Debian is pronounced Deb, as in Debra, and ian, as in Ian, because the Debian project was started by Ian Murdock with the help of his wife Debra.
You can download Debian from debian.org or one of the many mirror servers around the world. Some ISPs have their own mirror and let you download Debian free from download charges. If you live near my place, I am happy to give you a free CD containing Debian and prefer to give you an Ubuntu CD because Ubuntu is easier for most uses.
There are notes about Debian on this site. You can read lots of detail about Debian on the Debian site. If you are new to Linux, I suggest you practice with Ubuntu before tackling Debian, the equivalent to learning to drive a car using an automatic gearbox instead of a manual gearbox.
Debian 5.06 arrived during September 2010 and hopefully has improved in the two areas creating problems with earlier versions of Debian. Hardware compatibility has to improve because earlier Debians were too far behind reality. RAID support is the other big area tested during this installation.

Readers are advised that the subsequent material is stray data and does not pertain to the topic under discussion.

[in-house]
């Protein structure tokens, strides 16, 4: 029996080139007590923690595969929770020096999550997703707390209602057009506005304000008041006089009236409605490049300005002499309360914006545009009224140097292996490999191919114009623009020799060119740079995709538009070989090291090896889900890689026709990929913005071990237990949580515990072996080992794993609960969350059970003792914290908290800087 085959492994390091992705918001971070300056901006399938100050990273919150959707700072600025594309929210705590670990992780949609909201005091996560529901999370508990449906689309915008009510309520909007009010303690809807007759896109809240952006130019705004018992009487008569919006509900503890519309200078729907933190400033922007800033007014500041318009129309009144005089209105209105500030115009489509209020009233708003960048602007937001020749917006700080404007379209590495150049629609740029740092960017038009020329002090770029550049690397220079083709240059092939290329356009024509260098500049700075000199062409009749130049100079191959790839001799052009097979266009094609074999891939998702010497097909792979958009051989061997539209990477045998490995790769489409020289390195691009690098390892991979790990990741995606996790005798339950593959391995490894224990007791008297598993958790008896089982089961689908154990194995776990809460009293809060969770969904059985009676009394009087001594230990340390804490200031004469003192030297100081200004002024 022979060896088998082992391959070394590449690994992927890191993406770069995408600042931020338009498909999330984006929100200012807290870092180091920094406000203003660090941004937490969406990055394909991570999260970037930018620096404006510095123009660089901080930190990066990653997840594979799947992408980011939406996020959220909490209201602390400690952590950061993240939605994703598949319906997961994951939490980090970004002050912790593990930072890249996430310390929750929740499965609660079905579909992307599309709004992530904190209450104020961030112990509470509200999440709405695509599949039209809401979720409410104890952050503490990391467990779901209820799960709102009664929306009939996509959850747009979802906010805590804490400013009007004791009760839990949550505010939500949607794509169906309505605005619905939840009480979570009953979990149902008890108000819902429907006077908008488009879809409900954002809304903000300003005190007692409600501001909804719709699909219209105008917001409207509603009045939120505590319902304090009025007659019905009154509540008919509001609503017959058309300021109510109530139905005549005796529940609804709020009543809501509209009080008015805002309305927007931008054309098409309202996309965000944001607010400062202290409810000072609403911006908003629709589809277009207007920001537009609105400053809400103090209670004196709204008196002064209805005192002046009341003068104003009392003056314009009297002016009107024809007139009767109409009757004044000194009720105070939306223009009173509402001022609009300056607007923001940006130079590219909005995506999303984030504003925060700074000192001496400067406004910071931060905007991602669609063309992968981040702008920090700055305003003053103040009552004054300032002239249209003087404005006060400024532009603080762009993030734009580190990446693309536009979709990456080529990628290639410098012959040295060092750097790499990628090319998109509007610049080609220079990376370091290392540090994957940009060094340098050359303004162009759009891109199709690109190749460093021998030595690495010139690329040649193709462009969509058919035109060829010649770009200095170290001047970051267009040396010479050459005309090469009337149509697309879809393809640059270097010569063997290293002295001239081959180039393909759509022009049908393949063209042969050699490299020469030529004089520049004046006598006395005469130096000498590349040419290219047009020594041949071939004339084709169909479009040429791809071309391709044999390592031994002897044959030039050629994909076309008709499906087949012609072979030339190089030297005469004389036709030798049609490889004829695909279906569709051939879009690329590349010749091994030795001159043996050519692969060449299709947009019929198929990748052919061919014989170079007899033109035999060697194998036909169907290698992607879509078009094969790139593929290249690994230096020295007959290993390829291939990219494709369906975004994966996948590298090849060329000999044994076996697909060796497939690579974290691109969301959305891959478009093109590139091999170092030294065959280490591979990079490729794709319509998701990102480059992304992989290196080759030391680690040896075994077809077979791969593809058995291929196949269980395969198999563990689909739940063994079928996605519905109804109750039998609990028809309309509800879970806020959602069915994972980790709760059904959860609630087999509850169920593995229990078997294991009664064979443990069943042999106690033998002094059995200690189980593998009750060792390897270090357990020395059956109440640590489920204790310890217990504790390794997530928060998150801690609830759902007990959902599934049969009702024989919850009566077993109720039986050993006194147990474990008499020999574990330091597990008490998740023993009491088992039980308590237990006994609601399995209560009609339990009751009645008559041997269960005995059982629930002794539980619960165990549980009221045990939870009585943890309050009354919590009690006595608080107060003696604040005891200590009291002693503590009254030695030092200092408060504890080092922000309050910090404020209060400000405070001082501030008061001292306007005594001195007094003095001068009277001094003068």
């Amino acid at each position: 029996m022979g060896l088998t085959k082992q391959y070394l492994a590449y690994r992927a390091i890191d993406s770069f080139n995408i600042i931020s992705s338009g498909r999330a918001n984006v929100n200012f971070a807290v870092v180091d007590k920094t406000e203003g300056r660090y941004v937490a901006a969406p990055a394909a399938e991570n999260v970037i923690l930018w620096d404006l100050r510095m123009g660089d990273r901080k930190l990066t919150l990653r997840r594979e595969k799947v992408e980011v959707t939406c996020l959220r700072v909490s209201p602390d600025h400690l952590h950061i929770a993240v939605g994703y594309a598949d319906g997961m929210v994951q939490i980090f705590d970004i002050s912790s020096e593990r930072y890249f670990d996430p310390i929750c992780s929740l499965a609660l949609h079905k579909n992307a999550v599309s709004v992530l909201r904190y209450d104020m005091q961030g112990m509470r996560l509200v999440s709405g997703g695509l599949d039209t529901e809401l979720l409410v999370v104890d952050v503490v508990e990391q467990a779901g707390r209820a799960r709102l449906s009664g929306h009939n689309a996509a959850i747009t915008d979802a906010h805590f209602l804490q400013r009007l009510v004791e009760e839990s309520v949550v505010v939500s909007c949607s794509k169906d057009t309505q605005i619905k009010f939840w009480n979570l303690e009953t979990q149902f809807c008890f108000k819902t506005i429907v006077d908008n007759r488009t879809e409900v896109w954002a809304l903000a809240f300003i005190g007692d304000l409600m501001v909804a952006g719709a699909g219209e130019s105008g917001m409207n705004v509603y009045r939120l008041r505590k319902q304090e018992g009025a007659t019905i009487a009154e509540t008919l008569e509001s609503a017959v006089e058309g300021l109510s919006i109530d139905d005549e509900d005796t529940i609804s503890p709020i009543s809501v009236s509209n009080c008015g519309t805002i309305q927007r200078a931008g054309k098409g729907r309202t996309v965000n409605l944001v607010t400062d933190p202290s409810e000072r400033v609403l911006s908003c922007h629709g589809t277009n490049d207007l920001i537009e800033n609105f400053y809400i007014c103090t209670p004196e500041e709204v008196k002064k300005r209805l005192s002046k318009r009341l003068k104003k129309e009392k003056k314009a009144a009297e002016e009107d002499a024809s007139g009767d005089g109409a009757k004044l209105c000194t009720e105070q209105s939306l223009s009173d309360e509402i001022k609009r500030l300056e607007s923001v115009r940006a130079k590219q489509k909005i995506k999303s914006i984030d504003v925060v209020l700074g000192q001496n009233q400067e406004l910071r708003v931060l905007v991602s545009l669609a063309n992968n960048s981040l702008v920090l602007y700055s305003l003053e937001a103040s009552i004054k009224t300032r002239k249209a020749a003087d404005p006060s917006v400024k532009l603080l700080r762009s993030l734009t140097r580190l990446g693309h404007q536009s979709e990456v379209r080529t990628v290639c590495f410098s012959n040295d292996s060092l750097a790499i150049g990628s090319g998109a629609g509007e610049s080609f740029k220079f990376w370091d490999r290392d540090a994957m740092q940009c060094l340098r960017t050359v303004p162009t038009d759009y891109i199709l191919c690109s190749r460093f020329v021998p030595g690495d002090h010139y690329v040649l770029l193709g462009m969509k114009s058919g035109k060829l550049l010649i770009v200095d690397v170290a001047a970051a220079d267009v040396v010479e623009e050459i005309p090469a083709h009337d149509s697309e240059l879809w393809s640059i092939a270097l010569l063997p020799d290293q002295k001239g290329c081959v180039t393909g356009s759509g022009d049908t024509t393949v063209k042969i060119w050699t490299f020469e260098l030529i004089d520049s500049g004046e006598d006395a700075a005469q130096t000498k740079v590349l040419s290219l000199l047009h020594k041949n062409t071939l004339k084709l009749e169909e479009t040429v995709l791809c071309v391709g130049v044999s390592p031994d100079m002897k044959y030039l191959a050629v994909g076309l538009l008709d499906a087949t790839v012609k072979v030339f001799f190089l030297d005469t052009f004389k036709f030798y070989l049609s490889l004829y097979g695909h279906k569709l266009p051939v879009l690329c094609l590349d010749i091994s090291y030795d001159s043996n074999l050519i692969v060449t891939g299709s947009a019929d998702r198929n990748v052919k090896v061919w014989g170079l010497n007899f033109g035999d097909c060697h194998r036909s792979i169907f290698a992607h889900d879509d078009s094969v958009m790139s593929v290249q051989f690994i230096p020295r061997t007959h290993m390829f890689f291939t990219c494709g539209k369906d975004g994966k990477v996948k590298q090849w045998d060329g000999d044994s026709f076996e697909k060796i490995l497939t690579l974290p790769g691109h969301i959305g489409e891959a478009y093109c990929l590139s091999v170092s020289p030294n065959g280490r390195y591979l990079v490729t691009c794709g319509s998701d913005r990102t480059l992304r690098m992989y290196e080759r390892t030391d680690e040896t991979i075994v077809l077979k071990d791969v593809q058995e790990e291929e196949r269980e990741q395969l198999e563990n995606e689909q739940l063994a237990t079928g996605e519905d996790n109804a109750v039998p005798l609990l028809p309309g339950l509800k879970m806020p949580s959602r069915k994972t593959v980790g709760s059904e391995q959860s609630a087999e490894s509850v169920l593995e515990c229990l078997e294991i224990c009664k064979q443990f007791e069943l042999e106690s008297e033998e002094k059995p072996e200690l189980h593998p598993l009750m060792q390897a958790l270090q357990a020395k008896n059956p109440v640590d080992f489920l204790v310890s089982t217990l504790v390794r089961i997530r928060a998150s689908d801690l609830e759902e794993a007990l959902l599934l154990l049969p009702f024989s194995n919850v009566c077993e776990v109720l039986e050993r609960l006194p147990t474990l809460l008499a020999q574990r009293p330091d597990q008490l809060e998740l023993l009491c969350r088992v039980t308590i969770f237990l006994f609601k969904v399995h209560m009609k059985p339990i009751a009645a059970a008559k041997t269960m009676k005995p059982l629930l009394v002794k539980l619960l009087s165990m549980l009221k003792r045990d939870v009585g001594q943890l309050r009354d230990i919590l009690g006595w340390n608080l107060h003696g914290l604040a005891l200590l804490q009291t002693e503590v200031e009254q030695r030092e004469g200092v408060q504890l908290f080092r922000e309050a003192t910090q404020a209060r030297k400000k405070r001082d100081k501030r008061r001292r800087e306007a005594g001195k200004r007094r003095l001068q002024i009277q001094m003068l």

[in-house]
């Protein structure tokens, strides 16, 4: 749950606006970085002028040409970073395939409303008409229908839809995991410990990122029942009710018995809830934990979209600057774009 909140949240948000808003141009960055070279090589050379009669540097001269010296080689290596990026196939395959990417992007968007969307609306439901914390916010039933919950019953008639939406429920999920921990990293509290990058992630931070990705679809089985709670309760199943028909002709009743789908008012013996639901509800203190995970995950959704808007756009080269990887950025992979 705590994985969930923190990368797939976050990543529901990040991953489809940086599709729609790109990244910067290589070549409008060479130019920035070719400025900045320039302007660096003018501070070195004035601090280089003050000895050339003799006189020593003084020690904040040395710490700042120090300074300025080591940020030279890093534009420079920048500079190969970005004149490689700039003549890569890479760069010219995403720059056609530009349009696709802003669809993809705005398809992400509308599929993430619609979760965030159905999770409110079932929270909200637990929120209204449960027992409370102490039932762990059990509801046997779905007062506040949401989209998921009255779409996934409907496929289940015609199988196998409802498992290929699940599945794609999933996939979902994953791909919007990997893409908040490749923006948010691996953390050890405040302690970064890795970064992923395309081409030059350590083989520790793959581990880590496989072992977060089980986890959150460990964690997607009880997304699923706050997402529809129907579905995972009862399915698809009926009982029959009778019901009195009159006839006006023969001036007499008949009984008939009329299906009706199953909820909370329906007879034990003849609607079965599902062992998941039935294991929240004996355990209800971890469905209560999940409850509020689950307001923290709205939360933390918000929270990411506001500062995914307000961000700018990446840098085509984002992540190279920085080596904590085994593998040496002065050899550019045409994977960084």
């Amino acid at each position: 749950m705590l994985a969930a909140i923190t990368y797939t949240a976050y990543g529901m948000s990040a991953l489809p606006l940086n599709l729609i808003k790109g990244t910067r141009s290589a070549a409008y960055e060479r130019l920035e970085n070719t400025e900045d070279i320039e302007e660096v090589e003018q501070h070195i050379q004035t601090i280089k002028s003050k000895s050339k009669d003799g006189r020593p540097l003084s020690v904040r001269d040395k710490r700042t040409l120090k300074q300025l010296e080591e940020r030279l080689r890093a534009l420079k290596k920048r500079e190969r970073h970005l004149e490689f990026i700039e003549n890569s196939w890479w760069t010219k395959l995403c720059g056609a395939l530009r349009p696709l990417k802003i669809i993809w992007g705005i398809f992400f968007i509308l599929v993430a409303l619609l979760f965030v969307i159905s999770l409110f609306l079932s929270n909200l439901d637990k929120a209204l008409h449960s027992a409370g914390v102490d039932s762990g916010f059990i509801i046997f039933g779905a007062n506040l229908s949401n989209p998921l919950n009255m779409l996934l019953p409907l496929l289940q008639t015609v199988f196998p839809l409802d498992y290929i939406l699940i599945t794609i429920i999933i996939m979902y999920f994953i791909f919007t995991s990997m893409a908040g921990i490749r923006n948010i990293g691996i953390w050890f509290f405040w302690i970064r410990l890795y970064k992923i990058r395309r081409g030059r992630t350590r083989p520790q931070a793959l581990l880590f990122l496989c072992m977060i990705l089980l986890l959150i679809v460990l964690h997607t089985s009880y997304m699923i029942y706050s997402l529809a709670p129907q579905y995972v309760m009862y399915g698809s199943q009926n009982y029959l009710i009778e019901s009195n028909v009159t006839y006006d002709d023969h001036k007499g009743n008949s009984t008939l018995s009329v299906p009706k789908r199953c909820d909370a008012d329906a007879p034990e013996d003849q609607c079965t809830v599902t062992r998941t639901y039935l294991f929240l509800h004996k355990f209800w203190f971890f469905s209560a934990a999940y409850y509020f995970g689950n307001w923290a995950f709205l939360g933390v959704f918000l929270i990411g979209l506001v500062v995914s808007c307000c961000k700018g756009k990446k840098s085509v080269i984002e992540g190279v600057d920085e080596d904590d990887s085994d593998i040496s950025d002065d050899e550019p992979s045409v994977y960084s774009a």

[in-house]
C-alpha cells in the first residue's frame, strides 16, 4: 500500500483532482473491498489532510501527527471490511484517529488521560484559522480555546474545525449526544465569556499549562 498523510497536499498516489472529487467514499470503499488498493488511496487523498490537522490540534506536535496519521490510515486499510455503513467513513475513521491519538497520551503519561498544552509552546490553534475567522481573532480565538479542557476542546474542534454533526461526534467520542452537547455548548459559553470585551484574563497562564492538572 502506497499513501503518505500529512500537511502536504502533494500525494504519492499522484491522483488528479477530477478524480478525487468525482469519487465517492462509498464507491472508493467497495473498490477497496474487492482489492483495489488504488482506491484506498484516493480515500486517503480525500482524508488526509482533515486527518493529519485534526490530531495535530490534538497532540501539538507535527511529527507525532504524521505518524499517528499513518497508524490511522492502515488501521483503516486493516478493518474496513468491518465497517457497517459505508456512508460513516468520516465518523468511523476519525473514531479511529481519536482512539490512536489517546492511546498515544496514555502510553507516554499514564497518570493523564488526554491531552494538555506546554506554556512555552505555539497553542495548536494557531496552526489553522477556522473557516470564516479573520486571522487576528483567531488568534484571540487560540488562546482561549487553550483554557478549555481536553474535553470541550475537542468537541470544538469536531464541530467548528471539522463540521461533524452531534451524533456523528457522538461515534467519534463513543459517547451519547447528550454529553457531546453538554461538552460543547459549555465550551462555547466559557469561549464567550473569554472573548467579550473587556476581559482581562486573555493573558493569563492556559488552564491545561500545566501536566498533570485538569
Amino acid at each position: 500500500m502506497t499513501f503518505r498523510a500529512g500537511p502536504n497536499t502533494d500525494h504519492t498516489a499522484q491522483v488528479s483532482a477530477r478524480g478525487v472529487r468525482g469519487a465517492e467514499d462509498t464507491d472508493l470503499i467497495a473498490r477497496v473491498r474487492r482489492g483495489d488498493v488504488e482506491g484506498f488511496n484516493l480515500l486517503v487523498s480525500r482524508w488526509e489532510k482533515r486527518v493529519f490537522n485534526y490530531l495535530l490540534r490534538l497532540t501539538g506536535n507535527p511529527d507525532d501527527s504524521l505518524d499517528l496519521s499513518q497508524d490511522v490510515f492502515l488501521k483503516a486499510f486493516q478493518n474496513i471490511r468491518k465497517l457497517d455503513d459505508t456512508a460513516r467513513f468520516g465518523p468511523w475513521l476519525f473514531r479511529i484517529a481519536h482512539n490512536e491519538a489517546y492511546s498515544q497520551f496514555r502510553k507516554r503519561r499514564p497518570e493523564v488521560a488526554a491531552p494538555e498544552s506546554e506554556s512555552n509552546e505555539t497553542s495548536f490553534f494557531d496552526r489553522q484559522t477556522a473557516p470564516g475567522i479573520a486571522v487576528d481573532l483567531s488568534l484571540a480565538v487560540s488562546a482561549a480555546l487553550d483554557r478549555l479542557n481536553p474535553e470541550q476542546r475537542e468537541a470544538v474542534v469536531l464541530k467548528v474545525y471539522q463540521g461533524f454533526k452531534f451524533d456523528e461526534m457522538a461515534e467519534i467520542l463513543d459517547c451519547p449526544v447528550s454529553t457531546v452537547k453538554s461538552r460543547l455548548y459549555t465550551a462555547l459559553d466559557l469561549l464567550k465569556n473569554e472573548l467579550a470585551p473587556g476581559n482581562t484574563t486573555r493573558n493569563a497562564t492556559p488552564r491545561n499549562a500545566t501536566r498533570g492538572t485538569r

Debian offers a few install options. This time I tested the expert install in graphical mode on a desktop with multiple disks.
Debian is available as a stable variety and a
testing variety. The stable version is the base for Ubuntu and many other Debian derivatives. The testing version has the latest hardware drivers. Linux Mint offer a version of Debian testing. Fedora is the closest to Debian testing in the Red Hat world.
The test netbook does not need the latest drivers because it is old. In fact the drivers used to work, the netbook ran Linux for years. It is the latest versions of Linux that do not work. I may have to install something old.
Linux Mint Debian Edition, LMDE, is Debian with add extras similar to but different from Ubuntu. There is no Unity desktop to delete, you choose Cinnamon or MATE.